To be sure, my interests are tangential. I am interested in team logos and colors (Rockets and Texans: nice; Astros: meh). I am fascinated by expressions and chants (Good eye! Good eye!). I am curious about superstition and it's manifestations (You don't wash your socks during a streak? You velcro and unvelcro your glove three times before every swing? You draw a smiley face on your away game cup?). I like to mock the interviews (see Bull Durham: "We gotta play it one day at a time."). Being a wordaholic, I mostly like to see if where the team lives has anything to do with it's name.

The Minnesota team is called The Vikings. All those Scandinavian-descended mid-westerners rightly picked a name from Nordic history. (Although "Vikings" is rather showy and aggressive for such a unfussy people, eh?) Then there's the Miami Dolphins, San Francisco Forty-Niners, New England Patriots...all clearly symbolic and geographically-rooted. I particularly like the Baltimore Ravens (shout out to my man and opium-hound, E.A. Poe) and Tampa Bay Buccaneers (Argh). H-Town, of course, has it's NASA/space-flavored team names: Astros, Rockets and the sadly defunct WNBA Comets.

When a team is usurped, bought or flees to another town, I think they ought to create a new name. Like the witness-protection program: start a new life, new branding, new location, new name.

When the Brooklyn Dodgers moved to L.A. (and broke my sweet mother's heart, you bastards) they kept the Dodgers part. This from Wikipedia:

"By 1890 New Yorkers (Brooklyn was a separate city until it became a borough in 1898) routinely called anyone from Brooklyn a 'trolley dodger'..."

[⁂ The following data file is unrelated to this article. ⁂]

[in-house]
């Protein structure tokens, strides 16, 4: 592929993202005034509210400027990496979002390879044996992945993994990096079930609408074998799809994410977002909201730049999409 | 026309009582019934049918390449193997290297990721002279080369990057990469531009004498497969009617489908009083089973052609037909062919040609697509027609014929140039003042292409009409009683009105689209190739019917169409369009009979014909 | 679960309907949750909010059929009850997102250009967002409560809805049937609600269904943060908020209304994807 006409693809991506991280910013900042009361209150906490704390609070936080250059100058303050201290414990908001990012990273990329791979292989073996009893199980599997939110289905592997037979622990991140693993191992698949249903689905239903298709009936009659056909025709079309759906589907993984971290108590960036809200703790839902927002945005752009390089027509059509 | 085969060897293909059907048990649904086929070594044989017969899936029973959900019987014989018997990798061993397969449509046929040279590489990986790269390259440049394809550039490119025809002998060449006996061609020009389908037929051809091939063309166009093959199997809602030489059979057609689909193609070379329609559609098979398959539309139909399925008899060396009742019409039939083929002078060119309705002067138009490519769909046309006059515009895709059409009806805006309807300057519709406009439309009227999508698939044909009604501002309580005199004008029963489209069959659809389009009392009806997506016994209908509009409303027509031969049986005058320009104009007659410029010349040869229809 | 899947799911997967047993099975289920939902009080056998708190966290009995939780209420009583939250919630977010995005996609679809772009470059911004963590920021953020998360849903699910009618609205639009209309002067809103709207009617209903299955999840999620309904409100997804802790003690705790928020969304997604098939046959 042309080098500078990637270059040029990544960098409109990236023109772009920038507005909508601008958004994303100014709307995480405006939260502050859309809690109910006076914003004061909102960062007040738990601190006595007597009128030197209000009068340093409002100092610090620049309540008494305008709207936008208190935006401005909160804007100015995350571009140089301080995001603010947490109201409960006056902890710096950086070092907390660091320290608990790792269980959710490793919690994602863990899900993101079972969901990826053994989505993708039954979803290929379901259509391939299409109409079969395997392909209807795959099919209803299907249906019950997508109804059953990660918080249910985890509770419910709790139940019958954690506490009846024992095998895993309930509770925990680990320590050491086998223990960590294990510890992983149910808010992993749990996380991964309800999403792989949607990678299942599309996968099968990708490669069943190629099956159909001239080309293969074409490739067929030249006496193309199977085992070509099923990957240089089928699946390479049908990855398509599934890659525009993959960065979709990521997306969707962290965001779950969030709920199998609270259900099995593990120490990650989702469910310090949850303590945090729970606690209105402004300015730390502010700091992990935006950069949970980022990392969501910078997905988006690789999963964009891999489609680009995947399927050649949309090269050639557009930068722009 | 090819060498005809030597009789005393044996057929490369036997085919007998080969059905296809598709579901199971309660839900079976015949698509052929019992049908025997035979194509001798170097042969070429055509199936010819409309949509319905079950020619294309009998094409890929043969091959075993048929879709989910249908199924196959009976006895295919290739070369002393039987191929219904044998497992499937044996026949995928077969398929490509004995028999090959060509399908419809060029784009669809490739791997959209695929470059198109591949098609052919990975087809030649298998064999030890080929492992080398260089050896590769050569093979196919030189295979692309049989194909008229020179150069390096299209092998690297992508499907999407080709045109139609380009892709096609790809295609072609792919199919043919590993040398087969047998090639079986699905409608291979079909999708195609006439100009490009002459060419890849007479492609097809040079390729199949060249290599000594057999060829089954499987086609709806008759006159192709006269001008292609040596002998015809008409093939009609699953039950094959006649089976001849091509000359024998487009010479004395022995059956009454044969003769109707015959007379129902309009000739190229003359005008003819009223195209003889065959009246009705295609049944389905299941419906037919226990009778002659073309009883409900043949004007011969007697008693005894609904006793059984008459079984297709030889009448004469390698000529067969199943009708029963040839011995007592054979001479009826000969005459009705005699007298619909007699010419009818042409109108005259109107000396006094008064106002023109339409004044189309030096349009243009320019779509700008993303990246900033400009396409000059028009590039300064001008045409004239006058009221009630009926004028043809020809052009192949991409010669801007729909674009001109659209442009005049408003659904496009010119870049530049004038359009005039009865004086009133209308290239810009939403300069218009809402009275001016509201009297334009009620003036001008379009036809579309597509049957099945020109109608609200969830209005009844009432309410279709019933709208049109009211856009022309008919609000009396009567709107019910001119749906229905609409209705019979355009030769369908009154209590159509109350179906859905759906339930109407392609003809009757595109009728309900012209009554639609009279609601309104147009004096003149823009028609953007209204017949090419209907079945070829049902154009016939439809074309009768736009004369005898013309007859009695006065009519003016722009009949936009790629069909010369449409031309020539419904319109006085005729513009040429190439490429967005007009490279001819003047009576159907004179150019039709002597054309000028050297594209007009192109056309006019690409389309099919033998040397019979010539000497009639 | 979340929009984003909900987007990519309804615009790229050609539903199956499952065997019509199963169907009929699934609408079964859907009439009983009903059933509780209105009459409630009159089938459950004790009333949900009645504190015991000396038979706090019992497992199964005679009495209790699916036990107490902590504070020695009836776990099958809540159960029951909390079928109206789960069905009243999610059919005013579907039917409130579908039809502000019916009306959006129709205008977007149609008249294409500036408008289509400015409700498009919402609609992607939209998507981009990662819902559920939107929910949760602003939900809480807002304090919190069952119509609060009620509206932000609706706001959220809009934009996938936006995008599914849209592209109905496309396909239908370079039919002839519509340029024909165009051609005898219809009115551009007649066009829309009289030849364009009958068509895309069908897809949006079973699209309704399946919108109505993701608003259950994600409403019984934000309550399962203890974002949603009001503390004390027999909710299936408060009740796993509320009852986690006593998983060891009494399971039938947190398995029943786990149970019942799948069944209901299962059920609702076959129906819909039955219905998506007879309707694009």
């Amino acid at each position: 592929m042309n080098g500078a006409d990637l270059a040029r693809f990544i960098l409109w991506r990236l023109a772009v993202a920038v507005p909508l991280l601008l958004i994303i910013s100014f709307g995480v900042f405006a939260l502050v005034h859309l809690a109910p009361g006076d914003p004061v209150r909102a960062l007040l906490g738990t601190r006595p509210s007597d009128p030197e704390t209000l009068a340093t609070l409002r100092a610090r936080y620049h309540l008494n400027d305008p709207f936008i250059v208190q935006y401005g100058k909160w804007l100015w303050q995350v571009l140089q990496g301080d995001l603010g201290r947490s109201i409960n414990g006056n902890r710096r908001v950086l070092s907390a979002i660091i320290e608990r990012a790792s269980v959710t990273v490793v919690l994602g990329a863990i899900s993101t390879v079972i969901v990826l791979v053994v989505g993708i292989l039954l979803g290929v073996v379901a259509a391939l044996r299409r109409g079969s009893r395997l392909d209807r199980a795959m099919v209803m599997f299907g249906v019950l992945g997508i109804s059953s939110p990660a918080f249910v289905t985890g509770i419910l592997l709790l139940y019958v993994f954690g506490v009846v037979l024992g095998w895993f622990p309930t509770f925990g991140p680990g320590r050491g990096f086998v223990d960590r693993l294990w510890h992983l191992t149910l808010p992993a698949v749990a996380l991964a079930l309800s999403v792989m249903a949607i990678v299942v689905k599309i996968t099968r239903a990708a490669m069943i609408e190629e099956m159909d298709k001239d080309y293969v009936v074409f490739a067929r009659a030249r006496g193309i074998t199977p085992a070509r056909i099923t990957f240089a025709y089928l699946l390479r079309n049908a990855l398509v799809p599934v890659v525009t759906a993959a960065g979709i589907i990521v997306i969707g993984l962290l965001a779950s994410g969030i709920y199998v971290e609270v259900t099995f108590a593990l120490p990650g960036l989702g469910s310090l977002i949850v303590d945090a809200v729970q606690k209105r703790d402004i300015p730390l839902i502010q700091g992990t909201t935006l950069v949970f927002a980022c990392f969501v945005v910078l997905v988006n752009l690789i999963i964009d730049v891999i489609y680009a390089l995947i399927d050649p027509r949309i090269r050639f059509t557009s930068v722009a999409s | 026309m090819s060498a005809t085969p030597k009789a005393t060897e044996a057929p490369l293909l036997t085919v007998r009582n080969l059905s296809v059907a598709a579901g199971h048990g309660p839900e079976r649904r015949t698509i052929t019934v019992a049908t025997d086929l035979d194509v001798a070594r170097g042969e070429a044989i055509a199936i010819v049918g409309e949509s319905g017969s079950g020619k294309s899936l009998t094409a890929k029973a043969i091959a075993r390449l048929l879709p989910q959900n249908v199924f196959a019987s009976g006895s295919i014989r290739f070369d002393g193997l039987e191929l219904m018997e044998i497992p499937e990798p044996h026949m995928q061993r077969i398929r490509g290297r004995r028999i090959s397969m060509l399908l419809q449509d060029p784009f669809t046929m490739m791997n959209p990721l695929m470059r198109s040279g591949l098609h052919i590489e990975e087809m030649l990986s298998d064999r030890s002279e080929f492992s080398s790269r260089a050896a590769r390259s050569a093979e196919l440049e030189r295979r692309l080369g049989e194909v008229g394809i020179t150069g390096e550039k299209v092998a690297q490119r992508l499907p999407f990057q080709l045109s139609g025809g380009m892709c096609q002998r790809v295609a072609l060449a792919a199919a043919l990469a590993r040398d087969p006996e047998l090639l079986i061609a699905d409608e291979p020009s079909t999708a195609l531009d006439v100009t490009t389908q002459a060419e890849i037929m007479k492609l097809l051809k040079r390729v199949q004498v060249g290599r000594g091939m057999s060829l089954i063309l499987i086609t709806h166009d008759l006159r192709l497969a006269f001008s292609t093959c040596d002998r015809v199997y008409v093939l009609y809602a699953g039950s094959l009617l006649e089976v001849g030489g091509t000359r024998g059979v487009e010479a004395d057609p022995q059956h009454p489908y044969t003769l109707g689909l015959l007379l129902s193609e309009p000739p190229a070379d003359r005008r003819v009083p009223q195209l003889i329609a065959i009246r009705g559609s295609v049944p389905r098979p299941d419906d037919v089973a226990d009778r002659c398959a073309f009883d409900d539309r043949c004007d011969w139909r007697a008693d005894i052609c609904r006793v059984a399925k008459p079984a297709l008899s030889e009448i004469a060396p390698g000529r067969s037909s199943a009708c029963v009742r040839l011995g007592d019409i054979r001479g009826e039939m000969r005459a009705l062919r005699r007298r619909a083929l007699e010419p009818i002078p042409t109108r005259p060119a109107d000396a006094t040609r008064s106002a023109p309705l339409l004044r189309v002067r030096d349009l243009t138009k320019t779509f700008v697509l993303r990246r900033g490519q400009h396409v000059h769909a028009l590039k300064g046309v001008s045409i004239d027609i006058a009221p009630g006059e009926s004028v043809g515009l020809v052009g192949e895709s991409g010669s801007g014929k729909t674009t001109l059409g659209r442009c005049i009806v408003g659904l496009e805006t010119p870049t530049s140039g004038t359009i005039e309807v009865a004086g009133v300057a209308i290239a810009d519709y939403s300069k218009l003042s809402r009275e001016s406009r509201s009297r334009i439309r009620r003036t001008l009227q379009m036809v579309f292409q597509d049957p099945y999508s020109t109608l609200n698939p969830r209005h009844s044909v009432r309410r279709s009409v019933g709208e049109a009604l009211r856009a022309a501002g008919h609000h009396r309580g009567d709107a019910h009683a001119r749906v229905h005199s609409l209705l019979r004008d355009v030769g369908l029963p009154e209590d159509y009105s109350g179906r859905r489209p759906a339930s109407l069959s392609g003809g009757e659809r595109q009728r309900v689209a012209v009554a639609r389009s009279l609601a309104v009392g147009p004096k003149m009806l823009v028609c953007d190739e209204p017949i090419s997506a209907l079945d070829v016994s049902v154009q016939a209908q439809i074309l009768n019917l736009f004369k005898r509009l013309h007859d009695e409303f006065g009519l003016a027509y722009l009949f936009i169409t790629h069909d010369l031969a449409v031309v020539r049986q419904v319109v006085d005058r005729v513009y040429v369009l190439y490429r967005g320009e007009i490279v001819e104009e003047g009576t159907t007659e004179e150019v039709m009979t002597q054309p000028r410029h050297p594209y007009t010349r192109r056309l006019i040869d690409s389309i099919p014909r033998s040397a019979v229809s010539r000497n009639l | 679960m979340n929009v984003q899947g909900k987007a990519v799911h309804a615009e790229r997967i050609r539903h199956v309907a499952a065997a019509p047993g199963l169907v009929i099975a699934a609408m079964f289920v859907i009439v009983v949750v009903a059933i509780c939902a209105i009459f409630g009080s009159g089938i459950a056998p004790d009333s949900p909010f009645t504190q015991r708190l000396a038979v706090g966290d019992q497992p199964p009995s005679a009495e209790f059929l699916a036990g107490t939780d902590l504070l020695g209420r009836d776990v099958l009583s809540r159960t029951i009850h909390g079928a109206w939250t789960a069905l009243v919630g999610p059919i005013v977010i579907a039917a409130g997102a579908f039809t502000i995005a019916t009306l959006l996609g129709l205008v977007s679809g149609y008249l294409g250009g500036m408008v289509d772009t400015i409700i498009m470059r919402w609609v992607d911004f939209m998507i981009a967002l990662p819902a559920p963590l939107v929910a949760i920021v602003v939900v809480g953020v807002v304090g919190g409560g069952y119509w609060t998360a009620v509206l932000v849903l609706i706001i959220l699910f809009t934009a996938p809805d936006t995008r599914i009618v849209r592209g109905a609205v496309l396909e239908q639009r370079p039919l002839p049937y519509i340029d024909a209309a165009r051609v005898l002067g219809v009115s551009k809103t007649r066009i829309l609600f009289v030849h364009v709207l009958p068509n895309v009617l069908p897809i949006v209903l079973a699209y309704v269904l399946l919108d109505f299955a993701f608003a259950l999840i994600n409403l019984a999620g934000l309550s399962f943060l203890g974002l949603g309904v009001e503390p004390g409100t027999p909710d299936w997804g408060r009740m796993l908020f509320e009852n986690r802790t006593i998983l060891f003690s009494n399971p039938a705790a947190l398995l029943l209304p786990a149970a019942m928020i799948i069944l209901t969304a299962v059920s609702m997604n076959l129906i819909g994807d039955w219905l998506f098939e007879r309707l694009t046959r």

Which is a lovely bit of local history that produced a name. However, since Dodge(r) is a word that has multiple meanings and connotations (Artful Dodger, Draft Dodger, Dodge baller, Dodge vehicles are craptastic, etc.,) I suppose it was more adaptable to the California move than some other names.

When the Houston Oilers (lousy logo, pukey colors but understandable nomenclature) moved to Appalachia, it seemed right that they became the Tennessee Titans...well, the alliteration works anyway. (I'm not sure being named after the Giants who spawned the Greek Gods isn't setting yourself up for some disappointing comparisons. But it's SO much better than the Tennessee Oilers, which just conjures up the image of Jed 'n Jethro gnawing on greasy possum fritters.)

When the basketball team from New Orleans named themselves The Jazz, I thought, right on. Jazz is an American concoction with a bluesy heart and lyrical playfulness. New Orleans Jazz is unique from St. Louis Jazz is unique from Chicago Jazz, etc., so great name! Then, they were jettisoned out of Louisiana to Utah. Utah. Where innovative, experimental and cutting edge land with a dull thud.
  • Utah is Scenic not Shimmying.
  • Utah is LDS not LSD. (A stretch but do you have any idea how long I've waited to say this?)
  • Utah is Hiking not Hip-Hop.
  • Utah is Mormon not Mardi Gras.
  • Utah is Casserole not Creole.